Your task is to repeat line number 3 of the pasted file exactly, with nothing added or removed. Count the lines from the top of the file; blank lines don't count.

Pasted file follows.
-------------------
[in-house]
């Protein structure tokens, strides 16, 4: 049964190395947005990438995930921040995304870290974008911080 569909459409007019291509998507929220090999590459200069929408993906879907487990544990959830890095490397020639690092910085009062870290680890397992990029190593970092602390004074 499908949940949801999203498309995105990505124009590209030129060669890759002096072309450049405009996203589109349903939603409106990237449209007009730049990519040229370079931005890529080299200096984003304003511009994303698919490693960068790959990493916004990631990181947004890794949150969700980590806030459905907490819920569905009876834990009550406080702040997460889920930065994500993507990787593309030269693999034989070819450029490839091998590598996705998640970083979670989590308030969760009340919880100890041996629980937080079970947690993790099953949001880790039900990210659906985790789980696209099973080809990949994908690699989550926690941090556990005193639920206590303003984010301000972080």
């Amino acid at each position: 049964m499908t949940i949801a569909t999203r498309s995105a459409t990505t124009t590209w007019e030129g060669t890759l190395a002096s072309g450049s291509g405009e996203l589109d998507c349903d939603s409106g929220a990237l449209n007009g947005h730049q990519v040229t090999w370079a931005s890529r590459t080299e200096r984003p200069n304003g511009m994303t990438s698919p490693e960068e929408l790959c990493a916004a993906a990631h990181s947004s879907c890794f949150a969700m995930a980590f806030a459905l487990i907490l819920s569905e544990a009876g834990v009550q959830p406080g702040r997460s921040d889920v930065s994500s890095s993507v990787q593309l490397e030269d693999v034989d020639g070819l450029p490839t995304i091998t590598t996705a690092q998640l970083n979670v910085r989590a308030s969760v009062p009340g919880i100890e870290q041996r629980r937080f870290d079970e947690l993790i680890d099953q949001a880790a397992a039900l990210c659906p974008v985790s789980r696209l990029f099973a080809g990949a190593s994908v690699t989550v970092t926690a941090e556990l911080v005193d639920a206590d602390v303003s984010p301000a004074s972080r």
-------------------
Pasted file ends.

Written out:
């Amino acid at each position: 049964m499908t949940i949801a569909t999203r498309s995105a459409t990505t124009t590209w007019e030129g060669t890759l190395a002096s072309g450049s291509g405009e996203l589109d998507c349903d939603s409106g929220a990237l449209n007009g947005h730049q990519v040229t090999w370079a931005s890529r590459t080299e200096r984003p200069n304003g511009m994303t990438s698919p490693e960068e929408l790959c990493a916004a993906a990631h990181s947004s879907c890794f949150a969700m995930a980590f806030a459905l487990i907490l819920s569905e544990a009876g834990v009550q959830p406080g702040r997460s921040d889920v930065s994500s890095s993507v990787q593309l490397e030269d693999v034989d020639g070819l450029p490839t995304i091998t590598t996705a690092q998640l970083n979670v910085r989590a308030s969760v009062p009340g919880i100890e870290q041996r629980r937080f870290d079970e947690l993790i680890d099953q949001a880790a397992a039900l990210c659906p974008v985790s789980r696209l990029f099973a080809g990949a190593s994908v690699t989550v970092t926690a941090e556990l911080v005193d639920a206590d602390v303003s984010p301000a004074s972080r």